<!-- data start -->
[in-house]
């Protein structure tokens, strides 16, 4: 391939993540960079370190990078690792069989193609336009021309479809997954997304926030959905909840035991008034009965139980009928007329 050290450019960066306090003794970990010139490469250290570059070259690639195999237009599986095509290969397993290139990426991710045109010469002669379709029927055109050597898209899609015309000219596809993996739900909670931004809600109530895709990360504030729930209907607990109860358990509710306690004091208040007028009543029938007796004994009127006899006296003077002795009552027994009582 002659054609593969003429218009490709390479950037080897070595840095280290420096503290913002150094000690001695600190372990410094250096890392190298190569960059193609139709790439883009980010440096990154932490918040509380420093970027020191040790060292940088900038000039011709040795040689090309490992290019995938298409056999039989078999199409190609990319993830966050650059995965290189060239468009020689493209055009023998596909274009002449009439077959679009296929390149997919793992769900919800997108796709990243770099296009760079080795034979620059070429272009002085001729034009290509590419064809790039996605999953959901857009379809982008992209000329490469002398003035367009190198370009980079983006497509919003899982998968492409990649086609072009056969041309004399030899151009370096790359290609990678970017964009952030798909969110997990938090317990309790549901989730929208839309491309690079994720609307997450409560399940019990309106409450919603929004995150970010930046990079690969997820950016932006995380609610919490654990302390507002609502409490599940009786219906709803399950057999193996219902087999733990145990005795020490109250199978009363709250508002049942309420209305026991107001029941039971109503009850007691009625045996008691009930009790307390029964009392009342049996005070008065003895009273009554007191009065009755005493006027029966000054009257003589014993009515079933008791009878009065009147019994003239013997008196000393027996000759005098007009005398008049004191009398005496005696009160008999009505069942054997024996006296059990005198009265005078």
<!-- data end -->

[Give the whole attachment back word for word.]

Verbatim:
[in-house]
């Protein structure tokens, strides 16, 4: 391939993540960079370190990078690792069989193609336009021309479809997954997304926030959905909840035991008034009965139980009928007329 050290450019960066306090003794970990010139490469250290570059070259690639195999237009599986095509290969397993290139990426991710045109010469002669379709029927055109050597898209899609015309000219596809993996739900909670931004809600109530895709990360504030729930209907607990109860358990509710306690004091208040007028009543029938007796004994009127006899006296003077002795009552027994009582 002659054609593969003429218009490709390479950037080897070595840095280290420096503290913002150094000690001695600190372990410094250096890392190298190569960059193609139709790439883009980010440096990154932490918040509380420093970027020191040790060292940088900038000039011709040795040689090309490992290019995938298409056999039989078999199409190609990319993830966050650059995965290189060239468009020689493209055009023998596909274009002449009439077959679009296929390149997919793992769900919800997108796709990243770099296009760079080795034979620059070429272009002085001729034009290509590419064809790039996605999953959901857009379809982008992209000329490469002398003035367009190198370009980079983006497509919003899982998968492409990649086609072009056969041309004399030899151009370096790359290609990678970017964009952030798909969110997990938090317990309790549901989730929208839309491309690079994720609307997450409560399940019990309106409450919603929004995150970010930046990079690969997820950016932006995380609610919490654990302390507002609502409490599940009786219906709803399950057999193996219902087999733990145990005795020490109250199978009363709250508002049942309420209305026991107001029941039971109503009850007691009625045996008691009930009790307390029964009392009342049996005070008065003895009273009554007191009065009755005493006027029966000054009257003589014993009515079933008791009878009065009147019994003239013997008196000393027996000759005098007009005398008049004191009398005496005696009160008999009505069942054997024996006296059990005198009265005078």